It puts too much pressure on you. The last thing you want is a ‘lactation specialist’ telling you that everyone has milk and every breast can latch and if you can’t, then you’re doing something wrong. She’s wrong!
2- Once you had your baby, then find a breastfeeding group class near you and make sure there’s a lot of mums who go there. You’ll cry and laugh together and it will help you realize that you’re not the only one struggling and exhausted. I cannot recommend highly enough, ‘Wild Was Mama’, in Williamsburg where I live. Their ‘IBCLC’ (International Board Certified Lactation Consultant) Patricia McGuire is the most amazing person and so incredibly helpful. She’ll help any mum and will make nursing easier.
3- Do not let people tell you what kind of feeding is best for your baby!
You know best! You’re your baby’s mum! No matter what you decide, may it be formula, feeding exclusively or half and half, you’re a hero mum either way!!
4- Do not worry if your baby doesn’t latch straight after you delivered him/her.
It will eventually happen, the nurses in the hospital will throw that child on your boobs! They’ll make sure of it, it’s their job!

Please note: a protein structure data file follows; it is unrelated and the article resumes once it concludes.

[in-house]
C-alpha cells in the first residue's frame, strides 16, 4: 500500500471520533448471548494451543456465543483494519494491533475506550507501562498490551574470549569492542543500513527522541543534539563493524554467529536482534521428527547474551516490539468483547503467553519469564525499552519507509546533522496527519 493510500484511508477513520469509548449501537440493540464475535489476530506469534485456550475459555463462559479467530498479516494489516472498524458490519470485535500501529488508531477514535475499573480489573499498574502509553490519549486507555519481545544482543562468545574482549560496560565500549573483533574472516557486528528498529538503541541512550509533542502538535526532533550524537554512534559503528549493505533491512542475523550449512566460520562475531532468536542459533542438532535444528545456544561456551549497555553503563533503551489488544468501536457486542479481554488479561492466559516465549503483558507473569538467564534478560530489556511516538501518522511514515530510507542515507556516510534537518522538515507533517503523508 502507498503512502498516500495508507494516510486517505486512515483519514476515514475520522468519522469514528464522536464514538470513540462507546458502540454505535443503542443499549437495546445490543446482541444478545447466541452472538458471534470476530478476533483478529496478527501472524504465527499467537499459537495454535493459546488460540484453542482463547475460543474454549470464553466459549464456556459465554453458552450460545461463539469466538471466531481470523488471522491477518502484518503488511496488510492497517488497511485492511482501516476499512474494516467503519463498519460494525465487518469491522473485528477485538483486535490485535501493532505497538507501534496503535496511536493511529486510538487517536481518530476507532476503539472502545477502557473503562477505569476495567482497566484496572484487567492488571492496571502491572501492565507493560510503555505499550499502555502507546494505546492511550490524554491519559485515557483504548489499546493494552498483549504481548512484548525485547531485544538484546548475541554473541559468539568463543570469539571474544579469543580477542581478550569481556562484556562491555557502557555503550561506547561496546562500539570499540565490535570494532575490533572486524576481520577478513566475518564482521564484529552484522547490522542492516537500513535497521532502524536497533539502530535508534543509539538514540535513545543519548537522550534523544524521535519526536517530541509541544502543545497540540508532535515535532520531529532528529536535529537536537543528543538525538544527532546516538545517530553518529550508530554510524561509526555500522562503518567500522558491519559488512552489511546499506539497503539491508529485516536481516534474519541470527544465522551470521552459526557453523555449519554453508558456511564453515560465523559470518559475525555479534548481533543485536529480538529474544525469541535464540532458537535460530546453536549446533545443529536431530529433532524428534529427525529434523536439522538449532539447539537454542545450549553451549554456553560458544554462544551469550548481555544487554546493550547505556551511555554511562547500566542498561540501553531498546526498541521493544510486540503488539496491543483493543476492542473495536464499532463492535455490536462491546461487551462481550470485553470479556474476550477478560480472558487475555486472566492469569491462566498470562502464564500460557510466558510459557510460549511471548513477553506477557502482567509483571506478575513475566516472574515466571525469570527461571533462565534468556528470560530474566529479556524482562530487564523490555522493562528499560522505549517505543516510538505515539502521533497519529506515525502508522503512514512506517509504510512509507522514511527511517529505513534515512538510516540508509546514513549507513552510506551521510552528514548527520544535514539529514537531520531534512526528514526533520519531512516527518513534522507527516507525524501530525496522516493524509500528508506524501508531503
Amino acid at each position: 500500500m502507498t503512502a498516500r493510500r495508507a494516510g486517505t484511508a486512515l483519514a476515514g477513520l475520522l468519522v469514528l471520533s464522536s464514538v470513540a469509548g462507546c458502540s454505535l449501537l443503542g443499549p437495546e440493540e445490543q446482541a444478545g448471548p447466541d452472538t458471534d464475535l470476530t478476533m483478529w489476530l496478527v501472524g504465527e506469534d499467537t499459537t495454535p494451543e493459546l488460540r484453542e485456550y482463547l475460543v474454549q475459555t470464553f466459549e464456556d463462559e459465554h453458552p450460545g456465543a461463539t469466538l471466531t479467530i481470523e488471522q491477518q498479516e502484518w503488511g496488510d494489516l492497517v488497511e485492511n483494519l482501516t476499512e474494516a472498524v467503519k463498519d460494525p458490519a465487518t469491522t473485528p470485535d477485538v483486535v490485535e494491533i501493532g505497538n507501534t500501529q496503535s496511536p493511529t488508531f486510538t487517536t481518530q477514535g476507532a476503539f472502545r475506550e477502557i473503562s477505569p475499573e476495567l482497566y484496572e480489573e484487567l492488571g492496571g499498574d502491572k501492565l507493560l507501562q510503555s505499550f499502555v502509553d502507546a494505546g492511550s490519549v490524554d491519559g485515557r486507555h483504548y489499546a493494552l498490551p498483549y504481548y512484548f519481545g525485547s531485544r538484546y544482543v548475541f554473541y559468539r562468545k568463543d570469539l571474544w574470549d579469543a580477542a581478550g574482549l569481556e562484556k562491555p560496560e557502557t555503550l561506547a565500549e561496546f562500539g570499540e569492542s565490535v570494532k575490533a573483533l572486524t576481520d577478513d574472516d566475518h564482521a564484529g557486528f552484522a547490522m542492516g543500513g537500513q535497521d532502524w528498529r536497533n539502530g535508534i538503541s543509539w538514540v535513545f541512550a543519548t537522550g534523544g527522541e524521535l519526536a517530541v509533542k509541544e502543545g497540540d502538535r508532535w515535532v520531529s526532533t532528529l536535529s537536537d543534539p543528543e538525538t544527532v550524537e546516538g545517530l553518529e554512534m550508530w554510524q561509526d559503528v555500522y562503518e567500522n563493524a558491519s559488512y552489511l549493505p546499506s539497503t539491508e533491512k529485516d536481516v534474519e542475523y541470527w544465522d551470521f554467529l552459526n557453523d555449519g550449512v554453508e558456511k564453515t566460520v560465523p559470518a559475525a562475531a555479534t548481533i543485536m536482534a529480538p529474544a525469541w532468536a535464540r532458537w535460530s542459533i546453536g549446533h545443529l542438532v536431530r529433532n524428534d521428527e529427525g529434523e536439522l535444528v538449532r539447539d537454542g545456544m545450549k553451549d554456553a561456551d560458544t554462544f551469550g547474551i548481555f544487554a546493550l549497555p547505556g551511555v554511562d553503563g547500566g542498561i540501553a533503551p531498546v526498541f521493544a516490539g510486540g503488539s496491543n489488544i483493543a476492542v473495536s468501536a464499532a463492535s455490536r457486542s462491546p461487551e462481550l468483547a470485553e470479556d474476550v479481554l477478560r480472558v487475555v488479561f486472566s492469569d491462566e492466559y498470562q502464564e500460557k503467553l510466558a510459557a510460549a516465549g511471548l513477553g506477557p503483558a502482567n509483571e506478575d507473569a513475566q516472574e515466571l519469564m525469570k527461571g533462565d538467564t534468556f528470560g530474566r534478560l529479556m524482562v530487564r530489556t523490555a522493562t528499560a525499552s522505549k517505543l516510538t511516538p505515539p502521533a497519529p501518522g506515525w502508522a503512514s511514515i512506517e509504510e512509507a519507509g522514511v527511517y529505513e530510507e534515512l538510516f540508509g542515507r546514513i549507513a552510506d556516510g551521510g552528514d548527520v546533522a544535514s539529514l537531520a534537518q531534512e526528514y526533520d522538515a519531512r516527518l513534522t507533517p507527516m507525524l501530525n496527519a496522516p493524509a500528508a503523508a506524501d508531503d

5- You cannot eat everything.
A green juice sent us to an emergency room. Kale is not your friend, nor are all cruciferous veggies, neither are legumes, apples and in most cases, dairy. All you find online is what you cannot eat, what you’re allowed to eat while breastfeeding, no one really talks about. So with that I have an article ready for you, coming next week, where I list what you can eat when breastfeeding. I’ll also post some great recipes! Basically, if it gives you gas, it will give your baby gas. A company called ‘Barley and Oats’ is awesome. It delivers healthy meals in NYC areas for pregnant and breastfeeding mums.
6- Don’t give up!
You’ll sweat, you’ll stink, you’ll bleed and hurt, you will not be able, yet again, to sleep on your stomach as now you have two bumps instead of one, nor will you fit into any of your pre-pregnancy clothes (I actually gained weight due to nursing and lack of sleep), but it will get better and it will get easier, I promise! For me it was at 2,5 months mark, and it’s all been totally worth it!!